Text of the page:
Since 2008, Dr. Bjørn Sletto has taught eight planning studios in the informal settlement of Los Platanitos, Santo Domingo, Dominican Republic. These collaborative and experiential courses are premised on student initiative and active engagement with community partners, activists, and public officials. The goal has been to challenge official neglect and marginalization by developing insurgent, community-based solutions to social and environmental problems facing Los Platanitos.
Working alongside residents, city officials, and civil society partners, students have developed a community-based solid waste management program, initiated a composting project using earthworms, strengthened the capacity of a women-led community organization, developed a youth organization, and organized a major international conference on informality and insurgent planning solutions. In 2021, Universidad Nacional Pedro Henríquez Ureña (UNPHU) published a book synthesizing the innovative research and planning methods used in this project.
In 2008, Los Platanitos was a struggling informal settlement lacking municipal services such as water provision, electricity, and garbage collection. Open sewers ran through the community and residents suffered from a lack of political voice and economic opportunity and contended with serious public health challenges. In part due to the work of Bjørn’s students, in the years 2017-2020, the President’s Office of the Dominican Republic implemented a stormwater redevelopment project that brought a sewage system, electricity, regular garbage collection, and a new road to the community. At the same time, the project also led to the displacement of more than 60 households to new apartments provided by the government. The ongoing work in Los Platanitos now focuses on the social impacts and changes in the built environment brought on by the stormwater project.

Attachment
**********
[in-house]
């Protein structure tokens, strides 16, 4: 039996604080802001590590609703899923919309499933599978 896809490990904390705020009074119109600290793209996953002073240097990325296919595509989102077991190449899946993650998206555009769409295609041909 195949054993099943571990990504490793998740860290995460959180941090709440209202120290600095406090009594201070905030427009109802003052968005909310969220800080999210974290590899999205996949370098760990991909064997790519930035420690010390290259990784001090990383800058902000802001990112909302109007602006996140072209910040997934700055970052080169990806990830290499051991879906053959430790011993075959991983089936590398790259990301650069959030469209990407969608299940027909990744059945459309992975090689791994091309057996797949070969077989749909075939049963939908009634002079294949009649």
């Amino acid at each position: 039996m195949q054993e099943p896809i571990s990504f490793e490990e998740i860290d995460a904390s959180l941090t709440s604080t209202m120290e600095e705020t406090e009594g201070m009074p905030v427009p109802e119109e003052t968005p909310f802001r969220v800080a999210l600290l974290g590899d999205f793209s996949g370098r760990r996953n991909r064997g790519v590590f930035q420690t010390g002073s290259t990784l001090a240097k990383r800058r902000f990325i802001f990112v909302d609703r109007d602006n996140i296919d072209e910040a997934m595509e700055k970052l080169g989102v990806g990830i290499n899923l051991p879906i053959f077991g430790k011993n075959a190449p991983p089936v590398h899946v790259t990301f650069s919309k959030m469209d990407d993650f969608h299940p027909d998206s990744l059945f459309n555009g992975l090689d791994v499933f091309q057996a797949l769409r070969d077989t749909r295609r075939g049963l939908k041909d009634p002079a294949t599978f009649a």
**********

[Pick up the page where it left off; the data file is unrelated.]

The work in Los Platanitos has been recognized by the My Community, Our Earth (MyCOE) program of the Association of American Geographers and has also been exhibited at the Rio+20: United Nations Conference on Sustainable Development in Rio de Janeiro, June 20-22, 2012. The project won the national Best Student Project Award from the American Planning Association in 2010 and again in 2015. The 2012 class received an EPA P3 grant from the US Environmental Protection Agency (EPA), and in 2015-2018, the work was funded by a National Science Foundation (NSF) International Research Experience for Students (IRES) grant. Students have also received funding support from the School of Architecture, the Lozano Long Institute of Latin American Studies (LLILAS), the Department of Geography and the Environment, and the Lyndon Baines Johnson School of Public Affairs.